Mark Jacques is the director of landscape architecture and urban design practice, Openwork. He’s working with SRL to create a series of suburban town centre designs that invite people to gather, connect and engage with their local community.

Can you begin by telling us about what Openwork does?
Openwork is a landscape architecture and urban design practice based in Melbourne. However, the disciplines of landscape architecture and urban design aren’t that important to us. The real driving interest in the work that we do is enabling people to inhabit the public realm. We’re currently engaged with SRL exploring what a permissive public realm could mean on three projects at Wollert, Sunbury South and Armstrong Creek.

As someone with many years of experience in this area, what interests you most about these projects?
Working with SRL presents an opportunity to reconsider an idea of the public realm within the type of project that consistently ignores it. New suburban town centres are many things but they’re not often “civic”, and that’s a terrible shame because they are the site of many people’s daily life and interaction.

I’ve been involved in a series of research projects at RMIT that are interested in exactly this dilemma. How do you take the suburban town centre and reinvent it into something that feels civic and bigger than the sum of its parts?

New town centres are often driven by an element that designers ignore, which is the car park. Usually, it’s about where you put the shopping centre and the specialty retail, and the car parking space is a tertiary concern.

With SRL, we’re interested in how the space usually given over to cars might be designed to allow for other occupation – such as a habitat for fauna, sports or events for people, and places to gather as a community.

It’s designing from the outside in. These projects are speculations on how town centres should be and not what they have to be.

How do you consider the context, region and community you are designing for?
The received idea of the greenfield site is that people see them as contextless – but I don’t think that’s true at all. We see context in the topography of the site and its remnant ecology.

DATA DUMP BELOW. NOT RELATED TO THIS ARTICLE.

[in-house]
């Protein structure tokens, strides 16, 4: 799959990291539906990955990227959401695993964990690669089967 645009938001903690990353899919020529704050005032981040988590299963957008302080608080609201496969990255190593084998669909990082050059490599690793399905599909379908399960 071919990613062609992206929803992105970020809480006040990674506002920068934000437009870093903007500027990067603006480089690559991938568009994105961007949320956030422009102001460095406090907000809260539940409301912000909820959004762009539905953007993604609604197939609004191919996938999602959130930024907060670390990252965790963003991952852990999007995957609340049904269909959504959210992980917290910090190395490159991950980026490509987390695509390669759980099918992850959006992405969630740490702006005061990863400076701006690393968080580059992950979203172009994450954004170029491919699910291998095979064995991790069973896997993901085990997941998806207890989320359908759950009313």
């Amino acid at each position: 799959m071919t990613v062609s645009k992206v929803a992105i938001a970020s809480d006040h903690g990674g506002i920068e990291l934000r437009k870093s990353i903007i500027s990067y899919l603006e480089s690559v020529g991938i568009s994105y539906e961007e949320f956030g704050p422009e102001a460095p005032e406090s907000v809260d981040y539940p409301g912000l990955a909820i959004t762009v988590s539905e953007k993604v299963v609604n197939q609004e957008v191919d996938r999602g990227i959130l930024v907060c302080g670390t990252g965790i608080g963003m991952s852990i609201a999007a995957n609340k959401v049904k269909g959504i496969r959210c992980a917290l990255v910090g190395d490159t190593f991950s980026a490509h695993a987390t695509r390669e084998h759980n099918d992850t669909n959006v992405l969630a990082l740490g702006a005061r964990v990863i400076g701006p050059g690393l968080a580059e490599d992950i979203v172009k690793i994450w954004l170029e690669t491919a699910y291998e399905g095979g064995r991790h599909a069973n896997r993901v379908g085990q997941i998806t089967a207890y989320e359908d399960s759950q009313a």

We’ve investigated what would have been on this Country before it was cleared for pastoral purposes, and then before it was cleared again for suburbs. It’s reintroducing a context that was latent, which then informs our approach.

How do you see the role of public space in new suburban centres evolving?
I think it’s about invitation. Usually, new suburban centres are very much about transaction. You get out of your car, walk to the front door, buy your stuff and then leave. We’re more interested in investing these spaces with a sense of destination – places that invite you in and permit you to stay.

All of our projects have this idea of a central civic space that is adjacent to retail activation, but not dependent on it. There are also spaces that can be programmed in an interesting way so that people outside of the retail space might be able to use them.

How would we see that programming come to life?
As an example, at the Armstrong Creek project, sections of the car park have been configured so that their use by cars is going to be much more “tidal”. Some parts of the week there will be cars around, but on large parts of the weekend, there won’t be. We’ve added court line-markings that sit alongside the conventional car park line-markings – so if people from the adjacent neighbourhood want to take over the space to play soccer, basketball or tennis, they can.

There’s also an opportunity to include infrastructure for skaters. Overall, they will be more active, generous and inviting spaces than they would have been under a traditional development model.

What are you most excited about seeing come to life in these projects?
A sense that we’re taking public life to the suburbs, but we’re not doing it in a kind of faux-19th century townscape way. We’re doing it in the language of the Australian suburbs. I think it’s radical, and it will be great to see when it’s built.

I’m also interested in the thousands of different ways that people will choose to inhabit these projects, including ways that we haven’t thought of yet. We’ve designed these spaces to encourage multiple ways of using them.

It won’t just be a conventional car park where the only delight will be seeing where the shopping trolleys get left. There will be other invitations, possibilities and ways that these places can host local life.